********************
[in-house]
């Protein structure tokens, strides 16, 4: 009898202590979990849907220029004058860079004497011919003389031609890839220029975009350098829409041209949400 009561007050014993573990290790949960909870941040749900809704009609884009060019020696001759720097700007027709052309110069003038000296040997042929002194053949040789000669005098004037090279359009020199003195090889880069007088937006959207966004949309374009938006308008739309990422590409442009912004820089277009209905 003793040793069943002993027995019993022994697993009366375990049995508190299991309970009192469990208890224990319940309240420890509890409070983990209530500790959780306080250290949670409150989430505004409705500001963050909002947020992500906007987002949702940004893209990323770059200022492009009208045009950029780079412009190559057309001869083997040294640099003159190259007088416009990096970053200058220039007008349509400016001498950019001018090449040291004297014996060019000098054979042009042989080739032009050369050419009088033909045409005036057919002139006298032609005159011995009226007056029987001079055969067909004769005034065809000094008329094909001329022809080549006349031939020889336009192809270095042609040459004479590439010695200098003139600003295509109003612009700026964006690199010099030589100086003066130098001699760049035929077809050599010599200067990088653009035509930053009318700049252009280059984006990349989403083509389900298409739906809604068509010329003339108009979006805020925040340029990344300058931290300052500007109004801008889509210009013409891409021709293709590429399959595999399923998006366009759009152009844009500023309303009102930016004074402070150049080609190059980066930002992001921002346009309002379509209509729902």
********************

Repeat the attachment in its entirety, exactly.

[in-house]
């Protein structure tokens, strides 16, 4: 009898202590979990849907220029004058860079004497011919003389031609890839220029975009350098829409041209949400 009561007050014993573990290790949960909870941040749900809704009609884009060019020696001759720097700007027709052309110069003038000296040997042929002194053949040789000669005098004037090279359009020199003195090889880069007088937006959207966004949309374009938006308008739309990422590409442009912004820089277009209905 003793040793069943002993027995019993022994697993009366375990049995508190299991309970009192469990208890224990319940309240420890509890409070983990209530500790959780306080250290949670409150989430505004409705500001963050909002947020992500906007987002949702940004893209990323770059200022492009009208045009950029780079412009190559057309001869083997040294640099003159190259007088416009990096970053200058220039007008349509400016001498950019001018090449040291004297014996060019000098054979042009042989080739032009050369050419009088033909045409005036057919002139006298032609005159011995009226007056029987001079055969067909004769005034065809000094008329094909001329022809080549006349031939020889336009192809270095042609040459004479590439010695200098003139600003295509109003612009700026964006690199010099030589100086003066130098001699760049035929077809050599010599200067990088653009035509930053009318700049252009280059984006990349989403083509389900298409739906809604068509010329003339108009979006805020925040340029990344300058931290300052500007109004801008889509210009013409891409021709293709590429399959595999399923998006366009759009152009844009500023309303009102930016004074402070150049080609190059980066930002992001921002346009309002379509209509729902």